LTER sites engage the Arts and Humanities

Network News Fall 2007, Vol. 20 No. 2
Network News

Golden foliage greeted a dozen writers and a handful of scientists at the Bonanza Creek (BNZ) LTER site outside of Fairbanks on a recent Sunday in September. The focus of their interest was the 2004 Boundary Fire, one of the largest fires of that record fire season, which scorched 6.7 million acres. Together we looked at the ecological consequences and remembered the year that it occurred. Was the ecosystem devastated or was this part of natural rhythms of boreal forests? How did that summer's smoke color the perceptions of Fairbanks residents about boreal wildfires, which had robbed them of that scarce resource called summer?

An evening of discussion and readings of fresh writings at BNZ LTER PI Terry Chapin's house carried the conversation further and led to plans for further collaboration between writers and scientists, as well as presentations to broader public audiences.

This project began as an outgrowth of the Long-Term Ecological Reflections program that regularly brings writers to the Andrews Forest LTER site (see LTER Network News Spring 2005 and online at Realizing that Bonanza Creek LTER has many science themes in common with the Andrews Forest LTER, such as disturbance and recovery, these two LTER sites are collaborating to initiate similar gatherings of writers, artists, and scientists in Alaska. Future gatherings will hopefully include humanists and scientists from multiple LTER sites.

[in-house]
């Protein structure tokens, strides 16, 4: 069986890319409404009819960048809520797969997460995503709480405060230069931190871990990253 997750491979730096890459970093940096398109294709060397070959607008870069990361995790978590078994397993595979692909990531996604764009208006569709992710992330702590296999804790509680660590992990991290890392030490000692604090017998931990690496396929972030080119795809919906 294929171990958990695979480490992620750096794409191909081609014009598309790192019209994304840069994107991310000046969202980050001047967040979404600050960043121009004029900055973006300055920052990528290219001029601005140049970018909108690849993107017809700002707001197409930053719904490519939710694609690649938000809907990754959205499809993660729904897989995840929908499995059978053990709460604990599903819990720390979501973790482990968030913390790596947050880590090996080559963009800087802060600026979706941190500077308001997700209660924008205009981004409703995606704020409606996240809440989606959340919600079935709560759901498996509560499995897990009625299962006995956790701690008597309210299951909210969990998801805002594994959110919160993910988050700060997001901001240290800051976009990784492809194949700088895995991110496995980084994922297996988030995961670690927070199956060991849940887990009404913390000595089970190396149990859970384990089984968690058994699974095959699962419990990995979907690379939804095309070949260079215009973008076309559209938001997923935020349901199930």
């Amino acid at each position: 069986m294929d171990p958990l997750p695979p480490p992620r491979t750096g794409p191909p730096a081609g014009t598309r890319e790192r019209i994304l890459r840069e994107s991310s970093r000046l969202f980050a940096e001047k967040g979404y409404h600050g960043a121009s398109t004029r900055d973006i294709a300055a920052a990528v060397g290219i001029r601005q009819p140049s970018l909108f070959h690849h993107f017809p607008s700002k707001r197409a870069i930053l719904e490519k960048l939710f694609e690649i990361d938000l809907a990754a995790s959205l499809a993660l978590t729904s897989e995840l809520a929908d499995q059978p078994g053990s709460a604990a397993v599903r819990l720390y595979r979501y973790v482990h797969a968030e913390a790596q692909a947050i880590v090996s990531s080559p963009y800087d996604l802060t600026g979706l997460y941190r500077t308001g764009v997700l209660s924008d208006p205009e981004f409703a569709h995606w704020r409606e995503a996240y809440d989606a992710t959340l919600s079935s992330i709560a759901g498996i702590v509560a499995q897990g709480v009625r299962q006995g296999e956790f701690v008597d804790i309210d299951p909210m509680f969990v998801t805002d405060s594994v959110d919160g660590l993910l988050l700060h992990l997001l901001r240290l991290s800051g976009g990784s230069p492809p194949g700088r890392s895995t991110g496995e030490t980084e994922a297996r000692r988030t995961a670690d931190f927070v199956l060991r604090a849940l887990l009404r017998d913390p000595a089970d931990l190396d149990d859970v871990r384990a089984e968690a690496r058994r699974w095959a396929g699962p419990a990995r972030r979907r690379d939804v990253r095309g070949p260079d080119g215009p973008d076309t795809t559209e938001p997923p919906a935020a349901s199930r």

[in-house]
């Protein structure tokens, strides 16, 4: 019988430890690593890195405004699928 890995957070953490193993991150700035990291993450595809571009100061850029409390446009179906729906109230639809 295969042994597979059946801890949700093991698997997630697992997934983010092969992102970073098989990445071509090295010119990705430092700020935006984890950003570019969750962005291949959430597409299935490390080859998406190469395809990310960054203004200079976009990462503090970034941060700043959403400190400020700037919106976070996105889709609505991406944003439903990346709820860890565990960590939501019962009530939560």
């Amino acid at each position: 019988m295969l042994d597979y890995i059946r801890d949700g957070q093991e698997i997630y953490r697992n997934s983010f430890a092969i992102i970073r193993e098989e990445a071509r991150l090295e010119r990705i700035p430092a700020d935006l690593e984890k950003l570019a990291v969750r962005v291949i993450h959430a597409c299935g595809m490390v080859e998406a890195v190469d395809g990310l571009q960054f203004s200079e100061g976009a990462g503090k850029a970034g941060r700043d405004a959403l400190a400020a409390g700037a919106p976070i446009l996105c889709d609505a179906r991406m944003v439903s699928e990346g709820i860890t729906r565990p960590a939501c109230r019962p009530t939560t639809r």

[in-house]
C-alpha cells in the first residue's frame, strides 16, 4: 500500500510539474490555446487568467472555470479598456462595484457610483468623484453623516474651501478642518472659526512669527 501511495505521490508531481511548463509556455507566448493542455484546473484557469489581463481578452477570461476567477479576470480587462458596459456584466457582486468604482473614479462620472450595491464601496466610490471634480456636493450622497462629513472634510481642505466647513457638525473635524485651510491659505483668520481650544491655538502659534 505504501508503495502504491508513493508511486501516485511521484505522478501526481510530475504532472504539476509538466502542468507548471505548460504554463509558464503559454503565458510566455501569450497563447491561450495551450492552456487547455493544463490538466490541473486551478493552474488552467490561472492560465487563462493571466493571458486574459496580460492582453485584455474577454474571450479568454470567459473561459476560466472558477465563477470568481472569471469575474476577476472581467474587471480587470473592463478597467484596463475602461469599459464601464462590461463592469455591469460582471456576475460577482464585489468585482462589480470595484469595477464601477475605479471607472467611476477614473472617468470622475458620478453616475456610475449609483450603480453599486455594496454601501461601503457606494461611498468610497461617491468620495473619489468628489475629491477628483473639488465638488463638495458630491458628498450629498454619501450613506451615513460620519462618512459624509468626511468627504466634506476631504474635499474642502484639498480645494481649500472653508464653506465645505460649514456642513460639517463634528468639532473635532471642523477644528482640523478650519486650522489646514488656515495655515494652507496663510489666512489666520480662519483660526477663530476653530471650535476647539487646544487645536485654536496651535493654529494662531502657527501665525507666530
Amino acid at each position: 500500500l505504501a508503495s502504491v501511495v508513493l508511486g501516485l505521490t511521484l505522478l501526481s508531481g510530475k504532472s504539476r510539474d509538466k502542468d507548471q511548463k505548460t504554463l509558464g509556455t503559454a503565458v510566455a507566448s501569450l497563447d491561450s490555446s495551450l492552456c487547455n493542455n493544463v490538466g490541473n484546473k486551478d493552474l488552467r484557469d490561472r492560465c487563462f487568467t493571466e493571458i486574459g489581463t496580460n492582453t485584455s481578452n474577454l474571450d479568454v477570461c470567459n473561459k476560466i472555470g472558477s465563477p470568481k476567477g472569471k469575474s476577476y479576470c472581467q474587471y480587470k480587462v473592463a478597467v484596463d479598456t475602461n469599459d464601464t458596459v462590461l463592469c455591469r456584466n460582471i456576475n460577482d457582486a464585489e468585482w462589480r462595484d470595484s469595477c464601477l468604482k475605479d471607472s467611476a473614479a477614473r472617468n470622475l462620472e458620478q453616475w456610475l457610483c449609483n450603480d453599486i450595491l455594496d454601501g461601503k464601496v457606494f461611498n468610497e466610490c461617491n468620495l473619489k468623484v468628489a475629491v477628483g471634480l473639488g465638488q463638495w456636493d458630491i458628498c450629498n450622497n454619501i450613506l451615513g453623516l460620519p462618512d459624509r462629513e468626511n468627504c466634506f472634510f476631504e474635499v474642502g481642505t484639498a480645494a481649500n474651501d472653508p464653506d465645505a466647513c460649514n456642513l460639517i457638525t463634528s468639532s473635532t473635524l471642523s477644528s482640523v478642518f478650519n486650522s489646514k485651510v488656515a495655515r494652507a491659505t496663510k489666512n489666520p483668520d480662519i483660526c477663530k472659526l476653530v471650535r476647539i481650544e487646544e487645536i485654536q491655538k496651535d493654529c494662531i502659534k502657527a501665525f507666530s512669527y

Budding collaborations between the arts, humanities, and science are developing elsewhere within the LTER network. The North Temperate Lakes (NTL) LTER is in the second year of a project in which artists and scientists share their concerns about the effects of climate change in the Lake States (Wisconsin, Minnesota, and Michigan). In May 2006, 20 artists, seven scientists, and six educators met to discuss climate change and the potential role of art in increasing public awareness about science. The group visited selected field sites and learned about the scientific understanding of climate change and its effects on ecosystems in the NTL-LTER region. The artists then created paintings, sculpture, poetry, and music reflecting their perceptions of the science of climate change, its impacts on northern ecosystems, and the actions that can be taken now to lessen those impacts. These pieces were then assembled into an exhibit along with related scientific information and visuals.

The exhibit is now on display in a series of showings in Wisconsin and Michigan galleries and campuses. During the tour, educators visit middle and high schools in each community prior to the exhibit's arrival and engage students in science and art activities focusing on climate change. The students are encouraged to create artwork that is included in the exhibit in their community. A reception and panel discussion are held in each community at the opening of the exhibit. More information, including the art works, can be found at